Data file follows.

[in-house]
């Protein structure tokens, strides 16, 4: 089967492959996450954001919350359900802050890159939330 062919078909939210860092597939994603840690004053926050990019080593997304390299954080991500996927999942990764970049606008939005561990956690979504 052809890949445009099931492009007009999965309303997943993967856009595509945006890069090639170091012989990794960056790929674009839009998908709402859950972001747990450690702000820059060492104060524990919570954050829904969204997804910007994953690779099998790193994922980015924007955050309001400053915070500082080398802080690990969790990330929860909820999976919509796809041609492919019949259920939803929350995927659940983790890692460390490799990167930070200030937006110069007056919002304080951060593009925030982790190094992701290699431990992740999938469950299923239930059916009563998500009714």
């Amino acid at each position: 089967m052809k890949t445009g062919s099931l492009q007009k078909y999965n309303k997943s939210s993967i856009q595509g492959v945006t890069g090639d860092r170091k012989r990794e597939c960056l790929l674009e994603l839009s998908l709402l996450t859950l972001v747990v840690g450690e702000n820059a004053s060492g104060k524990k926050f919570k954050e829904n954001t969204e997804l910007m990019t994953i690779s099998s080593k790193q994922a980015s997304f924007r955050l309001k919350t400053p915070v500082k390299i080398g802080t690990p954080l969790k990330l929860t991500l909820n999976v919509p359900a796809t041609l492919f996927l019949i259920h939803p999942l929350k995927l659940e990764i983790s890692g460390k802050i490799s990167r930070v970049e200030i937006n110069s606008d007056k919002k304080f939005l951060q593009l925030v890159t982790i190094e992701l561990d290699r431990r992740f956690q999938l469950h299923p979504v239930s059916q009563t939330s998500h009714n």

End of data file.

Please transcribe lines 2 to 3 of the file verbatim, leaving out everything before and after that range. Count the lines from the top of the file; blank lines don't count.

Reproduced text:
């Protein structure tokens, strides 16, 4: 089967492959996450954001919350359900802050890159939330 062919078909939210860092597939994603840690004053926050990019080593997304390299954080991500996927999942990764970049606008939005561990956690979504 052809890949445009099931492009007009999965309303997943993967856009595509945006890069090639170091012989990794960056790929674009839009998908709402859950972001747990450690702000820059060492104060524990919570954050829904969204997804910007994953690779099998790193994922980015924007955050309001400053915070500082080398802080690990969790990330929860909820999976919509796809041609492919019949259920939803929350995927659940983790890692460390490799990167930070200030937006110069007056919002304080951060593009925030982790190094992701290699431990992740999938469950299923239930059916009563998500009714």
């Amino acid at each position: 089967m052809k890949t445009g062919s099931l492009q007009k078909y999965n309303k997943s939210s993967i856009q595509g492959v945006t890069g090639d860092r170091k012989r990794e597939c960056l790929l674009e994603l839009s998908l709402l996450t859950l972001v747990v840690g450690e702000n820059a004053s060492g104060k524990k926050f919570k954050e829904n954001t969204e997804l910007m990019t994953i690779s099998s080593k790193q994922a980015s997304f924007r955050l309001k919350t400053p915070v500082k390299i080398g802080t690990p954080l969790k990330l929860t991500l909820n999976v919509p359900a796809t041609l492919f996927l019949i259920h939803p999942l929350k995927l659940e990764i983790s890692g460390k802050i490799s990167r930070v970049e200030i937006n110069s606008d007056k919002k304080f939005l951060q593009l925030v890159t982790i190094e992701l561990d290699r431990r992740f956690q999938l469950h299923p979504v239930s059916q009563t939330s998500h009714n």